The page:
An unexpected surge in building and development activity is putting pressure on Christchurch City Council’s consenting teams.
“Economists were predicting the COVID-19 pandemic would cause a slow-down in building activity but that hasn’t been the case here. Instead, we are seeing very high levels of building activity across the district and the country,’’ says Christchurch City Council General Manager Infrastructure, Planning and Regulatory Services Jane Davis.
In the first six months of this year Christchurch City Council has received 2741 building consent applications – up 43 per cent on last year’s numbers and a 32 per cent increase on the same period in 2019.
Resource Management Act consent applications have also increased. They are up 42 and 26 per cent, respectively, compared to 2019 and 2020.
“Like many Councils around New Zealand, we are finding the volume of consent applications coming in challenging, particularly as nationwide there is a shortage of qualified, experienced staff to process building and resource consent applications.’’ Ms Davis says.
“Our workforce has shrunk because many of the international workers that we employed have returned to their home countries because of the pandemic.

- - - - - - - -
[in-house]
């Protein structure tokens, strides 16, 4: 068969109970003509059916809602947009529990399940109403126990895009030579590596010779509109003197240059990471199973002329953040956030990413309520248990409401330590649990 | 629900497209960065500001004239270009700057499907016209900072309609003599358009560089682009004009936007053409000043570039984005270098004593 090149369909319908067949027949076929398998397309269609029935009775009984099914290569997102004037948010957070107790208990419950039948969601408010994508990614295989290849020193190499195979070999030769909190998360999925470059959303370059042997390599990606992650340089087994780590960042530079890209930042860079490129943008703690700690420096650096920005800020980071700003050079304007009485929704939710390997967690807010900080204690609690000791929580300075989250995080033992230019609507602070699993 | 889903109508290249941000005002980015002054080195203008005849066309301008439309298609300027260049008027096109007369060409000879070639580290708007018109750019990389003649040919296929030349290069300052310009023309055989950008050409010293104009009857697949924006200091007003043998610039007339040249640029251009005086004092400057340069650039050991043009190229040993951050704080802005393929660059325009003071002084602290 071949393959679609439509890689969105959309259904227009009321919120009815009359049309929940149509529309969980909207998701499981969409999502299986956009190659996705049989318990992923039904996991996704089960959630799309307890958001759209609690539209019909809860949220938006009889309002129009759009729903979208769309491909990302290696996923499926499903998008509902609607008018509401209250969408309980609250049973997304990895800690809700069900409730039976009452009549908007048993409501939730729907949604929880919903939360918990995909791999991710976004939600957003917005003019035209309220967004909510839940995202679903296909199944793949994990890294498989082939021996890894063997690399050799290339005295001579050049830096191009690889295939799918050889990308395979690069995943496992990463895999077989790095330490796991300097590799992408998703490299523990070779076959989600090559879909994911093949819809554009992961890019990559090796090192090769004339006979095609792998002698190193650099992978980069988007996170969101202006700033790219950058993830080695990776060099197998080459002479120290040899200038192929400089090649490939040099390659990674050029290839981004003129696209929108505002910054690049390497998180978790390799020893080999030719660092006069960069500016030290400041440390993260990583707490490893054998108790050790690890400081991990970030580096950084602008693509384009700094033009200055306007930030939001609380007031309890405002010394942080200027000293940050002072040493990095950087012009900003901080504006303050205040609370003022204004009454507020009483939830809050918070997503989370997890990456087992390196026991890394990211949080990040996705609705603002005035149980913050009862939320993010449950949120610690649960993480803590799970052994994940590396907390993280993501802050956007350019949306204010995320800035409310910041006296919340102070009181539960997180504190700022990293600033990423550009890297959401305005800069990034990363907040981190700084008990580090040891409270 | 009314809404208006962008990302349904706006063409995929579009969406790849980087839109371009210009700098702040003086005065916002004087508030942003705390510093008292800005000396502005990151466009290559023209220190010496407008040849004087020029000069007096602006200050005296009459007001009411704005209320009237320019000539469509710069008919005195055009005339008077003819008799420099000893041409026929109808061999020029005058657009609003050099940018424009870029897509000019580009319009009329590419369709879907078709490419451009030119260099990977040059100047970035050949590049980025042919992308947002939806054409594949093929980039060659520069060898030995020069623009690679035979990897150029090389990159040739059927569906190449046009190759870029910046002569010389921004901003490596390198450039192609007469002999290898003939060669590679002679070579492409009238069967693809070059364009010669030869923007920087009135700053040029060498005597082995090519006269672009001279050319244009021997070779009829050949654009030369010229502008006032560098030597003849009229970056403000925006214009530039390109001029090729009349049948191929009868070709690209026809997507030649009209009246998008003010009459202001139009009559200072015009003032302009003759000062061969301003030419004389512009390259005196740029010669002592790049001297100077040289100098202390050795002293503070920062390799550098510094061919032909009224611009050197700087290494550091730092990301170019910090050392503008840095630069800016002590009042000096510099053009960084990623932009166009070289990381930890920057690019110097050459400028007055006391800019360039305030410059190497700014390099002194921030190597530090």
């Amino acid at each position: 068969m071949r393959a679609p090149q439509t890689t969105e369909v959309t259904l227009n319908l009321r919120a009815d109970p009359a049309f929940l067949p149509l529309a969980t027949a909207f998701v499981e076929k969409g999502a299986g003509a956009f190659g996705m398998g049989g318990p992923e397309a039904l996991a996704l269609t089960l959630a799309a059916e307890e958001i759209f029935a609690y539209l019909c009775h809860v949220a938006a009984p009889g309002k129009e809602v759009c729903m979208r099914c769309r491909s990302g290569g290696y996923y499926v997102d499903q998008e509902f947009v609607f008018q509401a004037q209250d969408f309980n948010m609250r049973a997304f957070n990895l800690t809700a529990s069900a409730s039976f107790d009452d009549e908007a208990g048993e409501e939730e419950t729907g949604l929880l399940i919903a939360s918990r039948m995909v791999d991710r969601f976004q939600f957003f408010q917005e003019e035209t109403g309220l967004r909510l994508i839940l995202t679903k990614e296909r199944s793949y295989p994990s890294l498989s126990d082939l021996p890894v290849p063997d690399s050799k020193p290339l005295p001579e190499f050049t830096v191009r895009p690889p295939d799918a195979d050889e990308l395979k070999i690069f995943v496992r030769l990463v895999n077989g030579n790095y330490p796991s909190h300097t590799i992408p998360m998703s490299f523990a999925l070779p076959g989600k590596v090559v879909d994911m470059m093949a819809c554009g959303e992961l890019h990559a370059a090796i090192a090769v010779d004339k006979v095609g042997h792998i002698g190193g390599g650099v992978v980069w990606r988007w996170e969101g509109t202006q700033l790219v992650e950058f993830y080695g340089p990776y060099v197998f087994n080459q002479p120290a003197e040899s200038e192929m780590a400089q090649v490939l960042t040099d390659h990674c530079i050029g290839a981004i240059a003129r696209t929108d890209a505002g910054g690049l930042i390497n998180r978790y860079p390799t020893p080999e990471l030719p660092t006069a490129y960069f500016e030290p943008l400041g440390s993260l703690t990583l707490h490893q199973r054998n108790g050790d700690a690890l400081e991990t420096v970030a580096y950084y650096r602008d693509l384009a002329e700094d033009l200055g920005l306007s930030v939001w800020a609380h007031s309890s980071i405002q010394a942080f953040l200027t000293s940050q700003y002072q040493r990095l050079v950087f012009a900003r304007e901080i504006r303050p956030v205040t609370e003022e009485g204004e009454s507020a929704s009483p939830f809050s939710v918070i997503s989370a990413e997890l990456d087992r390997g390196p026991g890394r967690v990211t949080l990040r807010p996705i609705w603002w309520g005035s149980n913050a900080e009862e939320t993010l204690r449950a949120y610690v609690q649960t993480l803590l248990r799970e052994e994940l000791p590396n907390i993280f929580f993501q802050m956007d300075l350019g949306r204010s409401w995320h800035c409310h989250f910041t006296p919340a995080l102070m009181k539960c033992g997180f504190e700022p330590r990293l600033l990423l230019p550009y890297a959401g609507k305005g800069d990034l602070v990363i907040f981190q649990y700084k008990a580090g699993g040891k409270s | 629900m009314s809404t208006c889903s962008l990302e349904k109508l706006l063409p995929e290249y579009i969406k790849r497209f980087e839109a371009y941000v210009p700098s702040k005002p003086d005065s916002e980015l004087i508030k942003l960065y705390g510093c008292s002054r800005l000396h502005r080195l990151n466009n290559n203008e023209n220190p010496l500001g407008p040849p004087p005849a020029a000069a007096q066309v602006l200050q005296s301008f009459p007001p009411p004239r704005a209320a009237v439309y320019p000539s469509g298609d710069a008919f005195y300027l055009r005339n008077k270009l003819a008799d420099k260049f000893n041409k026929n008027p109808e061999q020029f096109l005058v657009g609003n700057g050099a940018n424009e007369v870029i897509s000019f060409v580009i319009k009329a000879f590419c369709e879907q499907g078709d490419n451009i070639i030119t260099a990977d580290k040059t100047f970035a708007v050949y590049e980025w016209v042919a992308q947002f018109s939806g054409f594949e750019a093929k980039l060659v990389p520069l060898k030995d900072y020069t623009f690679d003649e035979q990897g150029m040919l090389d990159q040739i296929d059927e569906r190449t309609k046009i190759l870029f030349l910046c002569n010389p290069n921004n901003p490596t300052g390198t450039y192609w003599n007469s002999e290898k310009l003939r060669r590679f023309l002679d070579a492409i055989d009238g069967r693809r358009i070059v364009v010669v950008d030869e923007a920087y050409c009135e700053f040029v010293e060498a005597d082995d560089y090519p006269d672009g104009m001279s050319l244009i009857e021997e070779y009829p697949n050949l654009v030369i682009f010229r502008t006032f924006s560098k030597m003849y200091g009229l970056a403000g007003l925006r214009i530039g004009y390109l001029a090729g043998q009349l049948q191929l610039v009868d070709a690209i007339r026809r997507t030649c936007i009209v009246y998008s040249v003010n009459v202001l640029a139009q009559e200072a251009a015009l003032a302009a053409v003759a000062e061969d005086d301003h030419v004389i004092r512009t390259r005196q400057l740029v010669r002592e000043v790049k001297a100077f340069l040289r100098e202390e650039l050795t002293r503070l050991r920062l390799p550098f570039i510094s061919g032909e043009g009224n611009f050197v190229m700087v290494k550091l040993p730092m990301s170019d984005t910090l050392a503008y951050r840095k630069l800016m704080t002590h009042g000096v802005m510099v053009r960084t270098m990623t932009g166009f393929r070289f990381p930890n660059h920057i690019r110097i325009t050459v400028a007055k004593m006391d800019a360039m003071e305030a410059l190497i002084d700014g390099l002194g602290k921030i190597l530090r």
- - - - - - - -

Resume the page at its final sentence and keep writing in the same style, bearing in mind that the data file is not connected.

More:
“We’re recruiting new qualified consent staff. We have new staff about to start who will be undergoing intensive training to bring them up to speed. This won’t be an immediate fix but will help ease pressure down the line as they’ll be able to help with the work.’’
Ms Davis says the Council is still managing to process nearly all resource consent applications within the statutory timeframe of 20 working days, however, a recent surge means that this will unlikely be maintained.
It is struggling to meet the statutory timeframes for the processing of building consents.
“Unfortunately we have a backlog of building consent applications awaiting processing, which means that we are unable to look at new applications for about eight to nine weeks.
“In the past when the volume of building or resource consents has ballooned, such as after the earthquakes, we’ve been able to contract out work to other Councils around the country.
“That is proving difficult to do this time around because everybody is in the same boat – all over the country consenting teams are struggling to keep up with demand.
“We know that hold-ups in the consenting process are frustrating for people and can create uncertainty. We would like to assure those applying for consents that we are working to clear the backlog and process consents as quickly as possible. Staff are working as hard as possible and we are using private contractors where they are available,’’ Ms Davis says.
“We are doing our best to keep people informed about how their consent application is progressing. For those planning a building or development project, we strongly advise that they allow extra time for the consenting process.''
Check the Council website for more tips on how to navigate the consenting process.